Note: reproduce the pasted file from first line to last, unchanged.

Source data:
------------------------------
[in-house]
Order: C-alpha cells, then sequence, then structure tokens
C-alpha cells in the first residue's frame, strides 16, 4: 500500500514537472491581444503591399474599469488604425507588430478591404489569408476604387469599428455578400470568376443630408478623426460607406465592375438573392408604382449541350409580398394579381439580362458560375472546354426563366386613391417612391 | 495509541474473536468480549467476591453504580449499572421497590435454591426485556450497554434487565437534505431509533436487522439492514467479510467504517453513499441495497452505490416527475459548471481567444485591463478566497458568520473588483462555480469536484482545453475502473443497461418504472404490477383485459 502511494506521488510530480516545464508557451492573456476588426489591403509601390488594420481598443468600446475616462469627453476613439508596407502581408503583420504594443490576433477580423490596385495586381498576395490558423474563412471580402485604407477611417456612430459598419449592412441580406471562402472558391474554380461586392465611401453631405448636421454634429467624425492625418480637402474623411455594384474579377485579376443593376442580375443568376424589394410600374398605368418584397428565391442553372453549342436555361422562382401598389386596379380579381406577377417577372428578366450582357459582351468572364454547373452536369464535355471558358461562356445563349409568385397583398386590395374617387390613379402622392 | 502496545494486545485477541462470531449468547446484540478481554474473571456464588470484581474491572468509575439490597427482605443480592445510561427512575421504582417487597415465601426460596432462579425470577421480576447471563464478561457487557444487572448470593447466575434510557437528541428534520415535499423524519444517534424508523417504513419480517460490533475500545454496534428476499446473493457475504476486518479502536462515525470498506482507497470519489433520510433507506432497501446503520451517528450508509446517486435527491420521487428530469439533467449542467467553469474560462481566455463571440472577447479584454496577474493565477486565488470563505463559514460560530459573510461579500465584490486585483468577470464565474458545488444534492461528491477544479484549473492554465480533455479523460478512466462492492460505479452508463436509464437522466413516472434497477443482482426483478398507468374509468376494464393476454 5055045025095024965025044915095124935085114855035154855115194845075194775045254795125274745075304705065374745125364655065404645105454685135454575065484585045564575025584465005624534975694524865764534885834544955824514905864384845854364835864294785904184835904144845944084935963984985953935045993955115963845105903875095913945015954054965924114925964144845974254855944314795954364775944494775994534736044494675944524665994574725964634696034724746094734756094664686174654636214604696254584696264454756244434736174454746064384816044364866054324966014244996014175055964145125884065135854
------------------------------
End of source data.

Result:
[in-house]
Order: C-alpha cells, then sequence, then structure tokens
C-alpha cells in the first residue's frame, strides 16, 4: 500500500514537472491581444503591399474599469488604425507588430478591404489569408476604387469599428455578400470568376443630408478623426460607406465592375438573392408604382449541350409580398394579381439580362458560375472546354426563366386613391417612391 | 495509541474473536468480549467476591453504580449499572421497590435454591426485556450497554434487565437534505431509533436487522439492514467479510467504517453513499441495497452505490416527475459548471481567444485591463478566497458568520473588483462555480469536484482545453475502473443497461418504472404490477383485459 502511494506521488510530480516545464508557451492573456476588426489591403509601390488594420481598443468600446475616462469627453476613439508596407502581408503583420504594443490576433477580423490596385495586381498576395490558423474563412471580402485604407477611417456612430459598419449592412441580406471562402472558391474554380461586392465611401453631405448636421454634429467624425492625418480637402474623411455594384474579377485579376443593376442580375443568376424589394410600374398605368418584397428565391442553372453549342436555361422562382401598389386596379380579381406577377417577372428578366450582357459582351468572364454547373452536369464535355471558358461562356445563349409568385397583398386590395374617387390613379402622392 | 502496545494486545485477541462470531449468547446484540478481554474473571456464588470484581474491572468509575439490597427482605443480592445510561427512575421504582417487597415465601426460596432462579425470577421480576447471563464478561457487557444487572448470593447466575434510557437528541428534520415535499423524519444517534424508523417504513419480517460490533475500545454496534428476499446473493457475504476486518479502536462515525470498506482507497470519489433520510433507506432497501446503520451517528450508509446517486435527491420521487428530469439533467449542467467553469474560462481566455463571440472577447479584454496577474493565477486565488470563505463559514460560530459573510461579500465584490486585483468577470464565474458545488444534492461528491477544479484549473492554465480533455479523460478512466462492492460505479452508463436509464437522466413516472434497477443482482426483478398507468374509468376494464393476454 5055045025095024965025044915095124935085114855035154855115194845075194775045254795125274745075304705065374745125364655065404645105454685135454575065484585045564575025584465005624534975694524865764534885834544955824514905864384845854364835864294785904184835904144845944084935963984985953935045993955115963845105903875095913945015954054965924114925964144845974254855944314795954364775944494775994534736044494675944524665994574725964634696034724746094734756094664686174654636214604696254584696264454756244434736174454746064384816044364866054324966014244996014175055964145125884065135854